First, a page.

In the late 18th and early 19th centuries, the Tatham & Egg partnership was one of the most prized by the British aristocracy because some of the best dueling pistols in the world were manufactured in the two gunsmiths' workshop at 37 Charing Cross. Of course, it is misleading to imagine the composed English aristocrats engaged in frequent shootouts to settle matters of honor: in fact, gun cases were appreciated and desired more for their status symbol value than for actual practical use, and they were one of the classic gifts that were exchanged between high dignitaries on official visits and other special occasions. What is true is that between the late 18th century and the first half of the 19th century, some of the most aesthetically pleasing and technically refined firearms were made, thanks in part to craftsmen such as Henry and Joseph Egg.
Henry Tatham (1770-1835) was appointed "Sword Cutler and Beltmaker" to King George III in 1798 and Gunmaker to the Prince of Wales in 1799. In the first quarter of the 19th century, Henry was in partnership with Joseph Egg, scion of a French gunsmiths family, who was born in Alsace in 1775 and moved to London to seek his fortune. The collaboration between the Londoner Henry Tatham and the French Jean Joseph Egg led to the extreme and final development of the flintlock mechanism, which would soon have been definitively supplanted by the percussion system.
Davide Pedersoli's Tatham & Egg
Pedersoli has recently made a beautiful replica of a .45 caliber Tatham & Egg pistol originally manufactured around 1820.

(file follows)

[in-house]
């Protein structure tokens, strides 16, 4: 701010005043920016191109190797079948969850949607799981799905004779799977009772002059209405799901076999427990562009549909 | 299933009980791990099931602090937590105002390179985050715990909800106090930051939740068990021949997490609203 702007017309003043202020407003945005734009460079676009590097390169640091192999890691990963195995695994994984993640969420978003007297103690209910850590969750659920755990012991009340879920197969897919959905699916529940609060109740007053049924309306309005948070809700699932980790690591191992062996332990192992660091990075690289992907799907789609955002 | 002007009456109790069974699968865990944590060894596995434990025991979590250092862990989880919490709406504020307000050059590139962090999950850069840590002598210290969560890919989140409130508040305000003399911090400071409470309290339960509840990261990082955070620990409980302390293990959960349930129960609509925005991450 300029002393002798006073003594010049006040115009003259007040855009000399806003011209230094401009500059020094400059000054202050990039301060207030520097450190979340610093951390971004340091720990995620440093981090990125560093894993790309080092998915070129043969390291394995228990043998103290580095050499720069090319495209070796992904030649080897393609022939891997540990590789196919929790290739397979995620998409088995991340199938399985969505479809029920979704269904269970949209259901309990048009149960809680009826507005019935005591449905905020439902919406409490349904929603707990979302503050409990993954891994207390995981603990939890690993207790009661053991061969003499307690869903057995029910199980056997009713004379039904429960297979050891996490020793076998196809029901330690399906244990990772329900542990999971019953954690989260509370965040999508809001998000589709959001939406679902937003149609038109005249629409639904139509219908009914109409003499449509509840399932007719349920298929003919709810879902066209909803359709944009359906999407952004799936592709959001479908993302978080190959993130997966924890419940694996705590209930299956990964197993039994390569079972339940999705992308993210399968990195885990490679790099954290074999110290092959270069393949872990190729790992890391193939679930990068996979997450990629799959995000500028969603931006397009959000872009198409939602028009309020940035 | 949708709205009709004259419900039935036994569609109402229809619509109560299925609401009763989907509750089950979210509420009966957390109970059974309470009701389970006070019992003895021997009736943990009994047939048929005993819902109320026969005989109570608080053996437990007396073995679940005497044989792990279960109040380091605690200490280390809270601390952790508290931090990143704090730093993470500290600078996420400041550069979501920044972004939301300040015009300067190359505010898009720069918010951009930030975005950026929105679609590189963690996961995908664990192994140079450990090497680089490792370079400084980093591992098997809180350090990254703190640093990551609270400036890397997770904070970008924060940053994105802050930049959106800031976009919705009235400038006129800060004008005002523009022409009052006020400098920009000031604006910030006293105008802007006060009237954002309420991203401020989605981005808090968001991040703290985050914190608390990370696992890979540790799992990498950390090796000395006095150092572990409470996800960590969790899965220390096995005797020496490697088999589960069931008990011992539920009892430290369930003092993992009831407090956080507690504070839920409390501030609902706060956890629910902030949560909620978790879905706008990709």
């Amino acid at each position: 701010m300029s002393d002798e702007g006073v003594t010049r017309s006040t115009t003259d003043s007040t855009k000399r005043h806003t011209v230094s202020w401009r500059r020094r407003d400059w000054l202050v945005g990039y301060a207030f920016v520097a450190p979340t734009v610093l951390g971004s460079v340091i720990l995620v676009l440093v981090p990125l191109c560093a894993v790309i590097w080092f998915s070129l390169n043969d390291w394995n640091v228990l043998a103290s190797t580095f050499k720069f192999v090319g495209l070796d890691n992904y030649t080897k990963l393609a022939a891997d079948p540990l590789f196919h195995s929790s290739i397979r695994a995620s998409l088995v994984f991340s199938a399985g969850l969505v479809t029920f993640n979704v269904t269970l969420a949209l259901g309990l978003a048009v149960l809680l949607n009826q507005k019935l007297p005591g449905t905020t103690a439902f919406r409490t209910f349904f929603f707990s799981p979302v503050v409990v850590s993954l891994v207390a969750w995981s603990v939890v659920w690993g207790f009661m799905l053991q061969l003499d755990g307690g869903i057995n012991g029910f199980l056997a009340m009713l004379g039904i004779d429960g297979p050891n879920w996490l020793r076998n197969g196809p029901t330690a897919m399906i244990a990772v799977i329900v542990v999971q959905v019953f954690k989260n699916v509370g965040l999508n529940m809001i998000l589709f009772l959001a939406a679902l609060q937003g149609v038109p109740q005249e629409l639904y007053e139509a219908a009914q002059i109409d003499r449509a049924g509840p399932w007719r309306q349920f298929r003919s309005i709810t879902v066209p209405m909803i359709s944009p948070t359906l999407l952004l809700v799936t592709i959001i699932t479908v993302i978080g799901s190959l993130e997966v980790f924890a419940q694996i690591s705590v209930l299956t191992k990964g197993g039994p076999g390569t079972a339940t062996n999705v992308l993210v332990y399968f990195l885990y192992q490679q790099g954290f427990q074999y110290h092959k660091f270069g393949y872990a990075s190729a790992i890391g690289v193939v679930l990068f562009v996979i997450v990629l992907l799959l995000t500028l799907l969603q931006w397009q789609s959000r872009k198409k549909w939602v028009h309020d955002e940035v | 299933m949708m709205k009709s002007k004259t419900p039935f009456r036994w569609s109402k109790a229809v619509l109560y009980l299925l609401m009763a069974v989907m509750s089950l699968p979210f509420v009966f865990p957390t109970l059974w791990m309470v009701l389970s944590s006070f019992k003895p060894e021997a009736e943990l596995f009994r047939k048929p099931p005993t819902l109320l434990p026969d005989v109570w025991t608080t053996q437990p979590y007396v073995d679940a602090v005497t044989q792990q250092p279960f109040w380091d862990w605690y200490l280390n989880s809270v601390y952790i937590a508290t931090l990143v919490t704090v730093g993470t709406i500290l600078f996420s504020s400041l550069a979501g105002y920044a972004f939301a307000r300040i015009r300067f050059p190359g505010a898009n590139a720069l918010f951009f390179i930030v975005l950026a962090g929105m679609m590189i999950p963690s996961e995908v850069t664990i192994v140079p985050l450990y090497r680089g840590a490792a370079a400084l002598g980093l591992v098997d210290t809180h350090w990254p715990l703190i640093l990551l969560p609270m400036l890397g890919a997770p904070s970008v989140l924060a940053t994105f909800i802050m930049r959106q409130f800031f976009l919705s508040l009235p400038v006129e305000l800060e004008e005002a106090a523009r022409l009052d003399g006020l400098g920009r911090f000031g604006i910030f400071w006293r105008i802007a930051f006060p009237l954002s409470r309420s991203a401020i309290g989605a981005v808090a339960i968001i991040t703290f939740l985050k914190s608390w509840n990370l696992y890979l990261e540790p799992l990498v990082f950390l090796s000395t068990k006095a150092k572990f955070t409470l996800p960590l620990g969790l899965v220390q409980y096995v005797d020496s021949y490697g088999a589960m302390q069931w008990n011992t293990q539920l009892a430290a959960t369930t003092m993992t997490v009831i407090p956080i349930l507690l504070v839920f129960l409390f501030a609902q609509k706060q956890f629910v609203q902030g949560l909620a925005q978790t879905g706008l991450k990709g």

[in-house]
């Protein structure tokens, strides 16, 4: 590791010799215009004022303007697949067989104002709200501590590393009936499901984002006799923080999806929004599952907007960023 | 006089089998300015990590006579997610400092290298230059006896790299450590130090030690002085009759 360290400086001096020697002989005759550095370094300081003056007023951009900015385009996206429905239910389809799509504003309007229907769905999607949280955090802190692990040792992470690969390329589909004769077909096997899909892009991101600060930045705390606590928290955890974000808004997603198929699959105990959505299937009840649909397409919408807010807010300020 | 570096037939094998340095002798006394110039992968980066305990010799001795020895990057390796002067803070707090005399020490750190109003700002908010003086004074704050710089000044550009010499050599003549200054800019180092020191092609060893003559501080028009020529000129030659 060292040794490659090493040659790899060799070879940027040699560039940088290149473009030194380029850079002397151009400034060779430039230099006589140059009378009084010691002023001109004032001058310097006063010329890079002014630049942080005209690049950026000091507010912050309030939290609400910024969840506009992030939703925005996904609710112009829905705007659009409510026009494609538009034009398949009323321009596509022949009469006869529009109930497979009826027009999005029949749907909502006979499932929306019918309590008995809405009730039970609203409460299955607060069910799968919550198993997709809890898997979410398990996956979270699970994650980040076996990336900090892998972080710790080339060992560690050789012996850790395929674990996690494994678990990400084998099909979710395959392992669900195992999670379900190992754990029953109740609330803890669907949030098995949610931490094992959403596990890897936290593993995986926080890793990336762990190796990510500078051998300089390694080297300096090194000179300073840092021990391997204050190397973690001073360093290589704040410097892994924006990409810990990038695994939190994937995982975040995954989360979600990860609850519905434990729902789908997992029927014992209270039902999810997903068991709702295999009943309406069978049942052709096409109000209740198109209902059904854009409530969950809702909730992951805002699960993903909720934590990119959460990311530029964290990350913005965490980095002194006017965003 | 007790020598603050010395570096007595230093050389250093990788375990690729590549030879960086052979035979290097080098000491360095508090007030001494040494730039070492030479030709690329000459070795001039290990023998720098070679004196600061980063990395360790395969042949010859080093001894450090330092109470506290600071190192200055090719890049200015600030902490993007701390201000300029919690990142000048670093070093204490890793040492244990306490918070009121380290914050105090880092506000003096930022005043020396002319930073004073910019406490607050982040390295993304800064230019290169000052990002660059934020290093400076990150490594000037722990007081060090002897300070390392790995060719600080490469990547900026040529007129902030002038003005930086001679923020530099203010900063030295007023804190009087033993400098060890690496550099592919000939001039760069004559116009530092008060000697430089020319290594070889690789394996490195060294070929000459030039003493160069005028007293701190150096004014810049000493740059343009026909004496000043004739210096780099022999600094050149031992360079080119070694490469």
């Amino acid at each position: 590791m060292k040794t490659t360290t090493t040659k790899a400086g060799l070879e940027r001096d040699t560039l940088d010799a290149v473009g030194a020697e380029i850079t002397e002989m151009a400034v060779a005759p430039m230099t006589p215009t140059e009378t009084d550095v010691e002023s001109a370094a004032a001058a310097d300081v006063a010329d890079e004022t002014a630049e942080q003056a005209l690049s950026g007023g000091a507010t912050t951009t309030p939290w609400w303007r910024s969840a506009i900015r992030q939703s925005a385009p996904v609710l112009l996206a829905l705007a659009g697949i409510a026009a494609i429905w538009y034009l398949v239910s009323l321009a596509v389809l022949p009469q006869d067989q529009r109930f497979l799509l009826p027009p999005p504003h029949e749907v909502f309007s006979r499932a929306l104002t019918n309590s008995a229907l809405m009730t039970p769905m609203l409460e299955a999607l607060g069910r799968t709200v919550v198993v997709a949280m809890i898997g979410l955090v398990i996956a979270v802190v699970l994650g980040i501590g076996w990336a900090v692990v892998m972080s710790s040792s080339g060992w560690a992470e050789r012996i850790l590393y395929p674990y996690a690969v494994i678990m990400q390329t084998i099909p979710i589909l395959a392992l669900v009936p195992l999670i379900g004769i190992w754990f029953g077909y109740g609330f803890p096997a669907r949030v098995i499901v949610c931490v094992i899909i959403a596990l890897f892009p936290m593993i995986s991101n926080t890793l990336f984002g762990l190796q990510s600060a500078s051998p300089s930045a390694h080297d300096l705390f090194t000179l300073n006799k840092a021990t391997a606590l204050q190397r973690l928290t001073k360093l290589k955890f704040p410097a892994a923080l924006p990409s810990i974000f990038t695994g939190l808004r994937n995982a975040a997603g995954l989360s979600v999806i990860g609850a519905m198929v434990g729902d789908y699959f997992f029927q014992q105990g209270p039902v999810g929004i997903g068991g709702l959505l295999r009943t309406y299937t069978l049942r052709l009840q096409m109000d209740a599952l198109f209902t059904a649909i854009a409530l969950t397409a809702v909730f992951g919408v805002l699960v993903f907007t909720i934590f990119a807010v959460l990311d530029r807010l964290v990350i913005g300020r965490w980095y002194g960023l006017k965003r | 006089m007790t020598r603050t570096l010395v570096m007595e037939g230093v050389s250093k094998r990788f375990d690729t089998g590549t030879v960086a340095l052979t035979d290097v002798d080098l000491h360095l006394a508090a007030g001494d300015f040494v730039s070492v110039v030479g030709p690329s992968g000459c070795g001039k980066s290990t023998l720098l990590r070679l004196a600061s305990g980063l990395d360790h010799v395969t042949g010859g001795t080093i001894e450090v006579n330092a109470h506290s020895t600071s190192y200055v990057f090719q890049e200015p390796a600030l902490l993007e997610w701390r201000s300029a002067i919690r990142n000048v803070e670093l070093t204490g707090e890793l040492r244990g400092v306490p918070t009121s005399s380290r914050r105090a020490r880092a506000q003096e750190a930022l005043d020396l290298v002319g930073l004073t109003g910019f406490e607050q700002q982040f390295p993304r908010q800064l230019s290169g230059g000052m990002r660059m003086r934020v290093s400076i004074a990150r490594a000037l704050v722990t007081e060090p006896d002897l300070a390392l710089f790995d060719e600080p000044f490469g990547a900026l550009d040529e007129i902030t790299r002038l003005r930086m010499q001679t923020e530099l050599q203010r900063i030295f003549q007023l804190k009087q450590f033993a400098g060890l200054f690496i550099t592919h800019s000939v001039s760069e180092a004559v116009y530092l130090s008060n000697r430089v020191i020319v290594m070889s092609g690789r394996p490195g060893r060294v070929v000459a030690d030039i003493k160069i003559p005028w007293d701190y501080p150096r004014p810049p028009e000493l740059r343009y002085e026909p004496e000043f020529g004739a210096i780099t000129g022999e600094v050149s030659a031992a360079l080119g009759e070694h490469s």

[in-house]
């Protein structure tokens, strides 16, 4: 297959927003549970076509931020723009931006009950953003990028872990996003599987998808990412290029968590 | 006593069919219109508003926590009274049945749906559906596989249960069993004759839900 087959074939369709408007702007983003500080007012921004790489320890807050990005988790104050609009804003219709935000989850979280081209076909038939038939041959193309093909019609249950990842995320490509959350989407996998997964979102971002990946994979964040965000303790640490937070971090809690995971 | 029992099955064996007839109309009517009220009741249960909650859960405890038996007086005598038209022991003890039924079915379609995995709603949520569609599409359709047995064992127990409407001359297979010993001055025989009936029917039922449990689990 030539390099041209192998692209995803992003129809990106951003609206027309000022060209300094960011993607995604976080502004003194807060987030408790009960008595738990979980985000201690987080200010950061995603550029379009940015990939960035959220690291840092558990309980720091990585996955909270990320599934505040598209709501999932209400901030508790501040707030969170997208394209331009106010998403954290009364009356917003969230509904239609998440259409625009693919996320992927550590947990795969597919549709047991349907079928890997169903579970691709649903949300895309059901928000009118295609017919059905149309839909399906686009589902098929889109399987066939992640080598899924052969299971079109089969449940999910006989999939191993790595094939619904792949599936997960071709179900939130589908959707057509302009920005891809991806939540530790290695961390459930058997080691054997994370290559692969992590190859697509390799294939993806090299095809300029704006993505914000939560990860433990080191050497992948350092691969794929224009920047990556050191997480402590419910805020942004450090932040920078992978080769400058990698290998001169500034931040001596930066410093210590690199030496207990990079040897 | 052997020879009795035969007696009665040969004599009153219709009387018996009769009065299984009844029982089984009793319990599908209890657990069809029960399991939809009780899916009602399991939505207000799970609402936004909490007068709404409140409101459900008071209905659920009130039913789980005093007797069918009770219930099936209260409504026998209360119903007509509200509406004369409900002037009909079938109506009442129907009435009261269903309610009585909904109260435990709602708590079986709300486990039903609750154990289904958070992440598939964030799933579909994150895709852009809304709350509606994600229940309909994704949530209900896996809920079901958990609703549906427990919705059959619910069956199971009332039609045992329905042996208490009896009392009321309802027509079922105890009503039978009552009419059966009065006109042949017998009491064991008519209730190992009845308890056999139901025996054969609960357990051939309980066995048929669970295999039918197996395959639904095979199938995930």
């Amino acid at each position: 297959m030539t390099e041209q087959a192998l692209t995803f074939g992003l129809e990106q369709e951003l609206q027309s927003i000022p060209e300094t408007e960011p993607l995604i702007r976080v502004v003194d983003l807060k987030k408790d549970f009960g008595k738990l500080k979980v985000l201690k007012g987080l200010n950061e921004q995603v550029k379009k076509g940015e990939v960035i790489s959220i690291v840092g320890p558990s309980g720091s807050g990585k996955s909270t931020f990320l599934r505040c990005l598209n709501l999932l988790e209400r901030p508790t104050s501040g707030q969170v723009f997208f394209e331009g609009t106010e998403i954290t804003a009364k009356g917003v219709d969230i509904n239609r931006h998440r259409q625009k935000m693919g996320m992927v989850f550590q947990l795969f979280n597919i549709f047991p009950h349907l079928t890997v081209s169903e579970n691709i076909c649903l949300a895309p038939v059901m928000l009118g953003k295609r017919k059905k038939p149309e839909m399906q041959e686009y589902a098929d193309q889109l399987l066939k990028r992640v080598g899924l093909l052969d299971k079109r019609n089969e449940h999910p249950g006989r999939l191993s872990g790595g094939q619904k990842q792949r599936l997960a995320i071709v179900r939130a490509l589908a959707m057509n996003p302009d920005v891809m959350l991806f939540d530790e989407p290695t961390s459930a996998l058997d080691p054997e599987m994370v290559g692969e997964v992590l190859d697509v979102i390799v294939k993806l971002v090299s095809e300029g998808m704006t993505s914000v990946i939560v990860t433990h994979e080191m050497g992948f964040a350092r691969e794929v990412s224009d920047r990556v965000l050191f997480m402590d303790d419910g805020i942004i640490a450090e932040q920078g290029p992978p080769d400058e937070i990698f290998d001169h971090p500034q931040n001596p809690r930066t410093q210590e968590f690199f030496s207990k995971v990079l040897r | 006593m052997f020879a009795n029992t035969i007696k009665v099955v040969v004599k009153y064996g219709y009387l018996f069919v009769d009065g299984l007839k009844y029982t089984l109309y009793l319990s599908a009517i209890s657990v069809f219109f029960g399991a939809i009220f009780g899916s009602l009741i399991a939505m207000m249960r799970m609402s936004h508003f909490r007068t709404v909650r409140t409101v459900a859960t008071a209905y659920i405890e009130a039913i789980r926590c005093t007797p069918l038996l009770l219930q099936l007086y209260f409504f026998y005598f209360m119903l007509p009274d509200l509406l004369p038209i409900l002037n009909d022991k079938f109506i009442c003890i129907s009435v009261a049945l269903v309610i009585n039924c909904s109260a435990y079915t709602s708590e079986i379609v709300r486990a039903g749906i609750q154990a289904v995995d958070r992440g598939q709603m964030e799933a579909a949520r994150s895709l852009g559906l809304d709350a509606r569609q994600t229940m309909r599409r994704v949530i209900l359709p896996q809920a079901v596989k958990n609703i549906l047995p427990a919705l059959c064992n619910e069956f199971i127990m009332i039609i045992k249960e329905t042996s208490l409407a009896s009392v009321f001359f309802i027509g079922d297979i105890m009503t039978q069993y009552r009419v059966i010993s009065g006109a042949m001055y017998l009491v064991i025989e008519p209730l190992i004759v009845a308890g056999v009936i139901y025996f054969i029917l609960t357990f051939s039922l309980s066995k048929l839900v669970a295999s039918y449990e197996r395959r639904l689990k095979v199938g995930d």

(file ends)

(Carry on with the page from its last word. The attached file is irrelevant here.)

The most evident feature of this muzzleloading flintlock pistol is the saw-handle grip which, besides its unique charm, offers several advantages to shooters. First of all, the ergonomic design of the grip enables to easily support the gun (which weighs 1,100 g), also promoting wrist alignment and effectively extending the line of sight. But that's not all: the distance between the hand and the barrel axis is reduced, enhancing controllability. Under the trigger guard is a steel curl that can be used for a better and firmer grip.
The Pedersoli Tatham & Egg flintlock pistol is in .45 caliber and features a 225-millimeter-long smoothbore Premium Match Grade barrel with octagonal profile and rust-brown finish. The rear notch is mounted on the tang and is adjustable (or easily replaceable) by acting on a screw, while the front sight is dovetailed on the barrel, which allows it to be side-adjusted.
Trigger is direct, with a French-style set trigger which is activated by pushing the trigger forward. In this way the release weight reaches a value of about 80 to 90 grams. Consistent with the original model, on the right side we find the small safety slide located behind the hammer.
The Tatham & Egg locks feature a color case hardened finish, while the barrel has a pleasing rust-brown hue. Stock is walnut with checkered grip surfaces. The overall length of the Tatham & Egg pistol is 422 mm for a weight of 1,100 kg.
The actual barrel caliber is .464" and Pedersoli's bullet mould US code 307-464 can be used for casting balls.
The Tatham & Egg pistol is not only a beautiful collector's item, but can be used in muzzle-loading competitions in MLAIC Cominazzo discipline where it has already begun to win medals. Retail price of the Pedersoli Tatham & Egg is 1,365 euros.
Watch our video presentation of the Pedersoli Tatham & Egg in .45 caliber
Pedersoli Tatham & Egg specs and price
|Pedersoli Tatham & Egg
|Smoothbore, 225 mm long
|Direct with set trigger
|Adjustable rear and front
For more information about the Tatham & Egg pistol, visit the Pedersoli website.